Excerpt from: The Nation
If signed, the order would create wholesale exemptions for people and organizations who claim religious objections to same-sex marriage, premarital sex, abortion, and trans identity.
By Sarah Posner FEBRUARY 1, 2017
A leaked copy of a draft executive order titled “Establishing a Government-Wide Initiative to Respect Religious Freedom,” obtained by The Investigative Fund and The Nation, reveals sweeping plans by the Trump administration to legalize discrimination.
This article was reported in partnership with the Investigative Fund at the Nation Institute.
The four-page draft order, a copy of which is currently circulating among federal staff and advocacy organizations, construes religious organizations so broadly that it covers “any organization, including closely held for-profit corporations,” and protects “religious freedom” in every walk of life: “when providing social services, education, or healthcare; earning a living, seeking a job, or employing others; receiving government grants or contracts; or otherwise participating in the marketplace, the public square, or interfacing with Federal, State or local governments.”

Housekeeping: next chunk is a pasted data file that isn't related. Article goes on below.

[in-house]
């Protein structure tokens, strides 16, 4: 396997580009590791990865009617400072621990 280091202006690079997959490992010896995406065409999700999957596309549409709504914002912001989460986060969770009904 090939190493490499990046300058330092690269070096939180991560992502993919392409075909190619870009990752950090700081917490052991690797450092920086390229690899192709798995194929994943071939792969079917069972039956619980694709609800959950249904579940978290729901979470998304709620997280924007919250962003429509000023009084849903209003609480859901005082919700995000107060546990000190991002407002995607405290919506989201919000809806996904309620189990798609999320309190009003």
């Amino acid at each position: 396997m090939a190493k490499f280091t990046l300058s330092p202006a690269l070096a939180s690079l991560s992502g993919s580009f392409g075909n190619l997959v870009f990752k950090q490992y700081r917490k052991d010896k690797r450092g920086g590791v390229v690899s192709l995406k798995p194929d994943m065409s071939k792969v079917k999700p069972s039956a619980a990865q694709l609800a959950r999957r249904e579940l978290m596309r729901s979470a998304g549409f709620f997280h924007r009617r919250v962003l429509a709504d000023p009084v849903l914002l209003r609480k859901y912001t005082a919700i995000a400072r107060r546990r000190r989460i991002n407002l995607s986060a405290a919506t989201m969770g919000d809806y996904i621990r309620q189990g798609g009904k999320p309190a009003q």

The draft order seeks to create wholesale exemptions for people and organizations who claim religious or moral objections to same-sex marriage, premarital sex, abortion, and trans identity, and it seeks to curtail women’s access to contraception and abortion through the Affordable Care Act. The White House did not respond to requests for comment, but when asked Monday about whether a religious freedom executive order was in the works, White House spokesman Sean Spicer told reporters, “I’m not getting ahead of the executive orders that we may or may not issue. There is a lot of executive orders, a lot of things that the president has talked about and will continue to fulfill, but we have nothing on that front now.”